This process can't 'explain' everything (which sociologists are somehow bent on doing... while at the same time denying that there is an 'unified theory of everything'... *sigh*, tiring), but it can shed light on important factors and relations, especially if other unaccounted for influences can be controlled for so that quantification can take place properly...

...if this can be explained to the other social sciences maybe we can stop arguing about who's 'right' and who's 'wrong'. It's just a difference in approach.



....



Oh, and I do think we are using the 'right' approach :P

YoungEconomist
02-02-2008, 04:56 PM
For example, when we talk about rationality, we don't 'believe' it. People vary in rationalilty when making decisions... and sociologists seem to be tireless in pointing this out as an 'argument' against the rational choice approach generally used in neo classical economics.

I know. So many people who know nothing about economics always want to talk about this. For some reason they think we're too stupid to realize that people aren't completely rational, and for some reason they think it puts a dent in all our theory. Furthermore, they also tend to undermine the degree to which people are rational. In general, humans are fairly rational, even though many other social scientists seem not to think so.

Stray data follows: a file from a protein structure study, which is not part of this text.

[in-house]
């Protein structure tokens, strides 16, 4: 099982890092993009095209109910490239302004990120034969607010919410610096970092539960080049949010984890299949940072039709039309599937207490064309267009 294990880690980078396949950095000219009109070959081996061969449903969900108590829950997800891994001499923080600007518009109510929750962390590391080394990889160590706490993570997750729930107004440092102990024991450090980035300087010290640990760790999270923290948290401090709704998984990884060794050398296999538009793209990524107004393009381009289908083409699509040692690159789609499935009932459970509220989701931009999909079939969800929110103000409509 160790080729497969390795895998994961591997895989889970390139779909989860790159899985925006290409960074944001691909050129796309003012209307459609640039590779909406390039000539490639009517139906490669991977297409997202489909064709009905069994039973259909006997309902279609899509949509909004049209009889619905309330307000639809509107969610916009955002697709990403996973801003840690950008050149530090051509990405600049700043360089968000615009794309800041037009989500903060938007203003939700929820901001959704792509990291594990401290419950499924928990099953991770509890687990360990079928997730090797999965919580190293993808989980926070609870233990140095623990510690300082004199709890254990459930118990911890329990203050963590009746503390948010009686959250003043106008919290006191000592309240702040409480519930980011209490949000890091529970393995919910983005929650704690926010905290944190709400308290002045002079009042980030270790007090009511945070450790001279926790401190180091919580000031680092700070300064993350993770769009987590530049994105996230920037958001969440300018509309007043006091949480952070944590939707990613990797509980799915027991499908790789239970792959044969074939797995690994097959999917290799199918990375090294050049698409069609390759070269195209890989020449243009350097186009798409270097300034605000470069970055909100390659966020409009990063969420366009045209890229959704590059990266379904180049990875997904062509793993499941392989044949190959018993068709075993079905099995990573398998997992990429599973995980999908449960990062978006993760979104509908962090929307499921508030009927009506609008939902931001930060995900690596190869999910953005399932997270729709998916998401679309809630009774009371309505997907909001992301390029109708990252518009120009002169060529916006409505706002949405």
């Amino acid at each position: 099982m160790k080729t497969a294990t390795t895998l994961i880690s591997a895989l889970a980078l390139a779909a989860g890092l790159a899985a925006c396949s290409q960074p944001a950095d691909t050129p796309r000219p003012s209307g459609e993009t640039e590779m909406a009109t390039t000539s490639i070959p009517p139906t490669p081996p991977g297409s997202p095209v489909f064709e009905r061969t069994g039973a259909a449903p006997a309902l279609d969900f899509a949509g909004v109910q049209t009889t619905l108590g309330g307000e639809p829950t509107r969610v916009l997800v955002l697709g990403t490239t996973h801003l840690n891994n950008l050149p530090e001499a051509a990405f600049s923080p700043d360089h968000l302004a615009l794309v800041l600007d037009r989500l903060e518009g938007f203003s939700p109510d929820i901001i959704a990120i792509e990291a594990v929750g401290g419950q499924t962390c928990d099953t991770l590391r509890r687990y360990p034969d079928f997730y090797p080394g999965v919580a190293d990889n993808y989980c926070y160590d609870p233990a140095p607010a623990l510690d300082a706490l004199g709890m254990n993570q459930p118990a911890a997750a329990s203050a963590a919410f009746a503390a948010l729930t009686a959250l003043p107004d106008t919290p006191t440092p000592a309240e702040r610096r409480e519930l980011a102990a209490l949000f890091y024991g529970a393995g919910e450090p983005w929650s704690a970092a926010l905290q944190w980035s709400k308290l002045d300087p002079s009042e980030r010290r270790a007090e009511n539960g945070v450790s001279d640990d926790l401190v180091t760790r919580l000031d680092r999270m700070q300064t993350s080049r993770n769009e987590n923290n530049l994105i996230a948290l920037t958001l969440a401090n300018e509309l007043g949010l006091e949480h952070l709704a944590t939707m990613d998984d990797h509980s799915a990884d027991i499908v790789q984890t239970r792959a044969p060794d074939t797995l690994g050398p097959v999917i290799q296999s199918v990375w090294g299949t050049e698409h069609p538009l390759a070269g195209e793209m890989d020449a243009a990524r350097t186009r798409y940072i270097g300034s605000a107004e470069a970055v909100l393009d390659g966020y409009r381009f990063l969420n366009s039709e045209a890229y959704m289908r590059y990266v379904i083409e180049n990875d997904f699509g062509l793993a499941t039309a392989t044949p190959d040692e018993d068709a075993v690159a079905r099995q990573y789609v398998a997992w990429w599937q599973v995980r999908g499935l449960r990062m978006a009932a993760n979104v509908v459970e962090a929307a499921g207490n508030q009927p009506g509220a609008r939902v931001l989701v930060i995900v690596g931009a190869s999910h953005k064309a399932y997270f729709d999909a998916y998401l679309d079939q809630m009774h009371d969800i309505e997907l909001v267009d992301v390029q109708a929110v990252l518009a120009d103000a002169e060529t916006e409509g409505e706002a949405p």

snappythecrab
02-02-2008, 10:57 PM
Rody Manuelli once accused me of thinking like a sociologist. Then he added, "to be clear, that was an insult." We lol'ed.

zsla
02-02-2008, 11:48 PM
I like sociologists. The reason is that you can write a zillion of good papers by just correcting their mistakes.

YoungEconomist
02-03-2008, 12:07 AM
Rody Manuelli once accused me of thinking like a sociologist. Then he added, "to be clear, that was an insult." We lol'ed.

What did you say that lead Rody Manuelli to say that?


I like sociologists. The reason is that you can write a zillion of good papers by just correcting their mistakes.

LOL. That's funny.

On a serious note, have you ever read an academic journal article written by a sociologist? The reason I am asking is because I have not, and I was just wondering what some of the main differences are (besides the math).

snappythecrab
02-03-2008, 08:04 AM
What did you say that lead Rody Manuelli to say that?


oh...something about children and how parents use them for slave labor. It was a flippant remark, but it is a subject which Rody has some research on. I bit my tongue once I said it because I knew what was coming. :D

zsla
02-03-2008, 11:57 AM
On a serious note, have you ever read an academic journal article written by a sociologist? The reason I am asking is because I have not, and I was just wondering what some of the main differences are (besides the math).